Northumberland auctioneer Railtons to sell Chinese treasure trove


A small pretty jar with delicately enamelled decoration of a phoenix is coming up at Railtons on May 14

Northumberland auctioneer Jim Railton ( has just posted more than 50 Chinese lots on for auction on Saturday May 14 ( in his quarterly antiques sale.

It is rather a mixed assemblage but there are a few distinctly interesting lots including an early Ming dish (possibly Yuan); a pretty little jar with Imperial ‘Heaven’ mark to the base; an unusual Hongxi mark dish; several doucai vases, and a striking Mongolian bowl. Auctioneer Jim Railton says they come from a couple of ‘good’ private collections in the Borders, from owners ‘fed up with being messed about by posh London auction houses’. It has been a common complaint of late levelled against certain ‘top’ auction houses that they take ages to reply to potential vendors and then hold on to items for an unconscionable length of time.

‘I think there are some rather worthwhile lots coming up. Let’s see what happens . . . ‘, said Jim yesterday. For those who think that a trip to the wilds of Northumberland is a bridge too far, the sale will be available live on the popular platform Estimates vary widely – from £20 to £8,000. There seems to be adequate room for a few ‘sleepers’ here . . . There is a table screen which is labelled as having come from Carlton House in London, inlaid with semi-precious stones to one side and gilded on the other.

Meantime, we have selected a  few of what we think are amongst the most interesting lots. An early Ming blue and white dish boasts peony flowers to the cavetto, anhua dragons around the rim, and an unglazed base.


Detail of an early Ming dish at Railtons May 14

15a Base of a colourful Hongxi dish at Railtons May 14

10 Blue & iron red bulbous flask with Xuande mark but later at Railtons May 14

11 Blue & iron red bowl also with Xuande mark, but later, at Railtons

12 Mongolian bowl at Railtons

Opium War Chinese treasures surface at Scottish auction

eden hall

Eden Hall, home of Lady Loch and the scene of Saturday’s sale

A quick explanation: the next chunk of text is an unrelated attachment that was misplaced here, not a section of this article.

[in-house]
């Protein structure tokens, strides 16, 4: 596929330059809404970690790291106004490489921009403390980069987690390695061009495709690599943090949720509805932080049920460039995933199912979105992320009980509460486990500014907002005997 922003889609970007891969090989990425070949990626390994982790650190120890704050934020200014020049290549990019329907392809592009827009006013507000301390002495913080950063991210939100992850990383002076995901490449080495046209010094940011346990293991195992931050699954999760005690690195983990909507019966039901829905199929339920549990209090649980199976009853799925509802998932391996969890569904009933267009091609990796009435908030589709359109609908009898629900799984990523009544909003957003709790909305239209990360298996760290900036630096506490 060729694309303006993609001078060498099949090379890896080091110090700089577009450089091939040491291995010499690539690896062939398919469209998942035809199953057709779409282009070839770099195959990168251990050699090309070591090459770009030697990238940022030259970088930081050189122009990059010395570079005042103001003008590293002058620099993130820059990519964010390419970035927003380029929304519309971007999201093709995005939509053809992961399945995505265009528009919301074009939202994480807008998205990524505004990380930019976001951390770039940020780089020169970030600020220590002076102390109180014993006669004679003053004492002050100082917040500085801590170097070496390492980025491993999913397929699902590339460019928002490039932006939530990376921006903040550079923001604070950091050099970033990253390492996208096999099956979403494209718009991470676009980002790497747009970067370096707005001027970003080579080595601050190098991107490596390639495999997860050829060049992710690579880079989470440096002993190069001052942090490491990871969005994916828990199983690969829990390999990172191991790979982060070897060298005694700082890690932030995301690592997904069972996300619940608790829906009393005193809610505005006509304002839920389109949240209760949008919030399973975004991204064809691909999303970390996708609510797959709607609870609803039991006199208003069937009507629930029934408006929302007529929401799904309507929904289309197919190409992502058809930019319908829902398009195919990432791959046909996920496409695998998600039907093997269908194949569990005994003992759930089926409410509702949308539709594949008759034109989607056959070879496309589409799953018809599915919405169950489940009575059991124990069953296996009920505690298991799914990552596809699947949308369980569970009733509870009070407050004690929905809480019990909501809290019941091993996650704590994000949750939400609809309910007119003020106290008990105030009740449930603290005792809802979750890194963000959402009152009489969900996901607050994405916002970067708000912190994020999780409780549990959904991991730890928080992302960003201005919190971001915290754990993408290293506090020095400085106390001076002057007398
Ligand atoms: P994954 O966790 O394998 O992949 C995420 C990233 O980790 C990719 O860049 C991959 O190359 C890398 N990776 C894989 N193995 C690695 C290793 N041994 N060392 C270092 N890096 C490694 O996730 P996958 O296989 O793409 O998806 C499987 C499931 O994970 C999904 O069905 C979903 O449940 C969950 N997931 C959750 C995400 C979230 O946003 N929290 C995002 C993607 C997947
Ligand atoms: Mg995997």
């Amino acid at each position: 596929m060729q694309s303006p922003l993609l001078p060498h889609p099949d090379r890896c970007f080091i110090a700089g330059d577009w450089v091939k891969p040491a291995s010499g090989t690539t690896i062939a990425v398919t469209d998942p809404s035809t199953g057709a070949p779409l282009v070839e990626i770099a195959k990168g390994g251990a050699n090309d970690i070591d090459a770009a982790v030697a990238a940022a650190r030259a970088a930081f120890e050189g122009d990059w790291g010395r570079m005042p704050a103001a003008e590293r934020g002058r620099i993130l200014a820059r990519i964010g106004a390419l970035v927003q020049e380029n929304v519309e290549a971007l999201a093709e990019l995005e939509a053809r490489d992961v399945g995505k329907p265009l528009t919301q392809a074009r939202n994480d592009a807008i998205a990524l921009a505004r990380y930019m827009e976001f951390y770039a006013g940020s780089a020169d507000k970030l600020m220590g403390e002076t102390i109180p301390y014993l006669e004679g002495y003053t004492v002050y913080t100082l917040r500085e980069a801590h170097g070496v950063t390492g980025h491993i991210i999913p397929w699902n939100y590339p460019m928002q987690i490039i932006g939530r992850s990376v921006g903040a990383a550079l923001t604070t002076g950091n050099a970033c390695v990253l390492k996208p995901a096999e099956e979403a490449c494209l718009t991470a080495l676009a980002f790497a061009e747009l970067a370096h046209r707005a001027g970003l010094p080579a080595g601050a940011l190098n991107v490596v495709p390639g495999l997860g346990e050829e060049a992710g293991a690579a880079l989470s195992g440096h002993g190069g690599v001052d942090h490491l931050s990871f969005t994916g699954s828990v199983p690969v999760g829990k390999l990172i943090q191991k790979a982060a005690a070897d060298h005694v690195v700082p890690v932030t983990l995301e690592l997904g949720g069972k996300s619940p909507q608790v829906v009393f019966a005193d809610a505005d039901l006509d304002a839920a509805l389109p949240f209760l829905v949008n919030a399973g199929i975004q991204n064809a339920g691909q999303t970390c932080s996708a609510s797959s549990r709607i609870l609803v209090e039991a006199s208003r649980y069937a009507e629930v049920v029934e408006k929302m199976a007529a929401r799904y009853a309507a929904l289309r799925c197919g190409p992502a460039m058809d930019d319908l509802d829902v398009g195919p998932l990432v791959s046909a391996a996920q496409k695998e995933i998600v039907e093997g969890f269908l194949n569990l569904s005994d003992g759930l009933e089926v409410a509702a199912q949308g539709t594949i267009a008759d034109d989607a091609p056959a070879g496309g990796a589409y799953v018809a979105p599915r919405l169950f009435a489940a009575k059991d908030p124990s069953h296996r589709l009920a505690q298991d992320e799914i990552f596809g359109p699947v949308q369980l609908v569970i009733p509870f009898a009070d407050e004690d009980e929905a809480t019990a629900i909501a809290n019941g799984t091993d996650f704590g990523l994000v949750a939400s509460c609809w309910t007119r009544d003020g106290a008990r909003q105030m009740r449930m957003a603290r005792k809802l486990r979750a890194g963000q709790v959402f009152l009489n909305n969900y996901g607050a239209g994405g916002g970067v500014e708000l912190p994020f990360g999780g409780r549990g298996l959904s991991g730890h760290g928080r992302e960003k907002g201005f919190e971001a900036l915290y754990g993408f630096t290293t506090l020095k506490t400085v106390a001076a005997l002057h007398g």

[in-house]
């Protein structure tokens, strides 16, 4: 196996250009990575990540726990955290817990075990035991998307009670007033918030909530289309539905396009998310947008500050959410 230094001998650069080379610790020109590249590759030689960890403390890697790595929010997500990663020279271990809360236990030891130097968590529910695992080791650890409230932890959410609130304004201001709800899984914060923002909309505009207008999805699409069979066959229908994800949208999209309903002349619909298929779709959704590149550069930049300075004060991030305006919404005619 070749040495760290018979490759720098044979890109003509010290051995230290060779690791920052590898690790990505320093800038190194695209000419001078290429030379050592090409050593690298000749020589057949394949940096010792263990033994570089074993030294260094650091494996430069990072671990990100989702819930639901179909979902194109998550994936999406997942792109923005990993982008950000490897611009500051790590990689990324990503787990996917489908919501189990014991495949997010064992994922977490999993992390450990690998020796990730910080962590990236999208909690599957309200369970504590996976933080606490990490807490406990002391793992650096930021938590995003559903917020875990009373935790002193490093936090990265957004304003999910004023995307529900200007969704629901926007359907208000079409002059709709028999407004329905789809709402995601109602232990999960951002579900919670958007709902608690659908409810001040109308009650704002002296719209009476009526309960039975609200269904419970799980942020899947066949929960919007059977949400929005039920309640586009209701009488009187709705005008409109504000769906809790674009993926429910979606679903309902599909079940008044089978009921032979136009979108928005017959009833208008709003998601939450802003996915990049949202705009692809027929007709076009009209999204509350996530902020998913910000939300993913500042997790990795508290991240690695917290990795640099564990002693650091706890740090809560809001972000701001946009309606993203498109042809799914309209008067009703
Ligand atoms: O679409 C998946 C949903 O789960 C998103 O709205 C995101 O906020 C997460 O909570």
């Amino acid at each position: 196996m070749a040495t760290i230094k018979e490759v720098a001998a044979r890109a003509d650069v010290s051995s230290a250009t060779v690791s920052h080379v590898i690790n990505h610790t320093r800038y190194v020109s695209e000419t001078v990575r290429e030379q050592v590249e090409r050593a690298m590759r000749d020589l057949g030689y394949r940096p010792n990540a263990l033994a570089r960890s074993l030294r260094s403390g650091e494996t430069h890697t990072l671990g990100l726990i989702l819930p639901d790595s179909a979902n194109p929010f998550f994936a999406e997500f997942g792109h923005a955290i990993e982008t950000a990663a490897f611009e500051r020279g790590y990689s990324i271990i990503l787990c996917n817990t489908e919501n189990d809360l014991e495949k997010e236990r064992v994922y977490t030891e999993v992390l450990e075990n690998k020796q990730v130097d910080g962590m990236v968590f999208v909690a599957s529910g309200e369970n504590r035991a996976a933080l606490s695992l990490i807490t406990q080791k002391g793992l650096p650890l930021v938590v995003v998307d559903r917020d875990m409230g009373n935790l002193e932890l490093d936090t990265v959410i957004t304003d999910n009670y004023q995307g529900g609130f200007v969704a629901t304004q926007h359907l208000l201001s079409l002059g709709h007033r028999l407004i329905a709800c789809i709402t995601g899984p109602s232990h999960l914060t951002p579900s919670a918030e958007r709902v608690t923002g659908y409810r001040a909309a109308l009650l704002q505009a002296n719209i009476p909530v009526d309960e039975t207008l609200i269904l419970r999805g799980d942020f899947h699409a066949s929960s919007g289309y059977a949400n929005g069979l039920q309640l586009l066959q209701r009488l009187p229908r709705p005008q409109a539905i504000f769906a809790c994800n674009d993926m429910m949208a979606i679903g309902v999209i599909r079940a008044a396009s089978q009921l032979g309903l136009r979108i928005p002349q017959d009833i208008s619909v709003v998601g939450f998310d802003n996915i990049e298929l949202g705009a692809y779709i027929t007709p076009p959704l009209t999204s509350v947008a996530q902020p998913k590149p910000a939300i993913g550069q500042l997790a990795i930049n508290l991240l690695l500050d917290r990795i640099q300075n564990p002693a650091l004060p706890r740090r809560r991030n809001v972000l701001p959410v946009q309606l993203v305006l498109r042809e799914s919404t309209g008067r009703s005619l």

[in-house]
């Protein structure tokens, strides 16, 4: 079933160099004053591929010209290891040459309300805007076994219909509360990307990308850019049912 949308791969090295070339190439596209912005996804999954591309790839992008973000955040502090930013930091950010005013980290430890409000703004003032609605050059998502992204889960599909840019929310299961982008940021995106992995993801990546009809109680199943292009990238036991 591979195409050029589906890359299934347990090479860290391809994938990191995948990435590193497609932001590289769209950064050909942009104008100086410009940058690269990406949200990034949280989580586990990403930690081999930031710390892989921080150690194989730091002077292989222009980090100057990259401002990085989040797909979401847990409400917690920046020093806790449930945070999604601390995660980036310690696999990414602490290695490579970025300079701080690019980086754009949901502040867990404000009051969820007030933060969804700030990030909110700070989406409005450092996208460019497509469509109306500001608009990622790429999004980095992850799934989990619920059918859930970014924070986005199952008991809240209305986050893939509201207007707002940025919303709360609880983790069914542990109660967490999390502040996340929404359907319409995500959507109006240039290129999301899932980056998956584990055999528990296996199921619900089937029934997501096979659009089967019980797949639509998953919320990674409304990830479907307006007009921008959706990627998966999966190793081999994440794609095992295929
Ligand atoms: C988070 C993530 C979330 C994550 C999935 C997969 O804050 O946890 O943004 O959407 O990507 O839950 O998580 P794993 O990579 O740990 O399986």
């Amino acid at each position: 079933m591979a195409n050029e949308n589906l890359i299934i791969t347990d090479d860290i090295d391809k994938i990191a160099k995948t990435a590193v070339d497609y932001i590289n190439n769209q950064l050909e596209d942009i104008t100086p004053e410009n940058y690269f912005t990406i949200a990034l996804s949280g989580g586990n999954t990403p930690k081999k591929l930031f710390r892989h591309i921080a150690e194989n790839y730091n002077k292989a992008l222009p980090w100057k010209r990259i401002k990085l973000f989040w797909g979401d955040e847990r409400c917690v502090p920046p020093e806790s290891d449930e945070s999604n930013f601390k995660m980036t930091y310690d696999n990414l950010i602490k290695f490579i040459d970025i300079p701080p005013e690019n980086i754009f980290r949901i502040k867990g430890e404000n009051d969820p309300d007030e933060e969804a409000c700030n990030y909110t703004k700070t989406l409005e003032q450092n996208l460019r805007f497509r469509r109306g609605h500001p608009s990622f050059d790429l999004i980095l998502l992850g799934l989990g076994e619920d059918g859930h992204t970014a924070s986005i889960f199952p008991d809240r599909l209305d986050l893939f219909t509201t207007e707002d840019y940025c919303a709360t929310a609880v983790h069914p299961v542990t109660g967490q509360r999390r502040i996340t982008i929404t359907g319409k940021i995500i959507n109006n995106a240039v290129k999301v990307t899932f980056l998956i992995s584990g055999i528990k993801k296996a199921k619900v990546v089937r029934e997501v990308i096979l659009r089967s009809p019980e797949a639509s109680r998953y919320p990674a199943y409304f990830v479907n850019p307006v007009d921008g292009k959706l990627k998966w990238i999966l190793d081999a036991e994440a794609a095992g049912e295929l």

A number of Chinese art works, previously unseen, surfaced this weekend at a country house sale in the Scottish borders. Wooller-based auctioneers Railtons, acting on behalf of the former Rt Hon Lady Loch, sold off more than 300 lots at the Loch family home, Eden Hall, near Kelso. The lots included several Chinese items acquired by the 1st Baron Loch whilst working as a soldier and diplomat in China during the Second Opium War, which conflict culminated in the destruction of the Old Imperial Summer Palace (Yuanminguan) in 1861.

The items sold – intricately carved ivory pieces and two ornamental roof tiles – were acquired by Henry Brougham Loch (23 May 1827-20 June 1900), later 1st Baron Loch, in China in 1861 as the Second Opium War came to a violent conclusion. In April 1860, he accompanied Lord Elgin to China as secretary to the embassy despatched to ensure compliance of China with treaty engagements.

NPG P1700(44b); Henry Brougham Loch, 1st Baron Loch by Unknown photographer

Henry Brougham Loch who took home Chinese treasures, acquired in the Second Opium War and the destruction of Yuanminguan, in 1862

During the advance on Peking, together with the UK’s ‘man in China’ Harry S Parkes, a small party of officers and The Times correspondent Thomas Bowlby,Henry Brougham Loch was seized by the Chinese whilst flying a flag of truce. The whole party was imprisoned in Peking: most were tortured and many died. Loch survived his incarceration in a dungeon but would never fully recover from his injuries.

However, he stayed on and witnessed the retaliatory destruction, on the orders of Lord Elgin, of the old Summer Palace (Yuanminguan), just outside Peking,  in 1861. He returned to Britain the following year with trophies from the campaign, of which the ones below were handed down through the Loch family by descent and sold at auction at Eden Hall on March 7 2015 on the instructions of Sylvia Hawkins, The Rt Hon Lady Loch (the fourth, and last, Lord Loch, her late husband, died in 1981).


Two Chinese roof tiles from the Loch collection

In the catalogue of the sale the origin of some of the items sold is erroneously attributed to The Boxer Rebellion (the 1st Baron died in England as this was taking place).  His involvement in The Second Opium War is, however, extensively recorded. Speaking to on Saturday before the auction, Lady Loch confirmed that she had made an error in recollection and confused the Boxer Rebellion with the Second Opium War, when British and Indian prisoners were taken by the Chinese.


A unusual beautifully carved ivory pomegranate from the Loch Collection

Most of the Chinese lots, including those illustrated here, were bought by Said Sun Yumei, a partner in the business, yesterday, “It is very rare to get the opportunity to buy Chinese artefacts with impeccable provenance, especially ones with a connection to the destruction of Yuanminguan. The parasol handle was clearly made for a very important person and we are convinced of its Imperial association, judging from the quality. We shall be offering it for sale on our website very shortly.”


An exquisitely carved ivory parasol handle once owned by a very important person and part of the Loch Collection.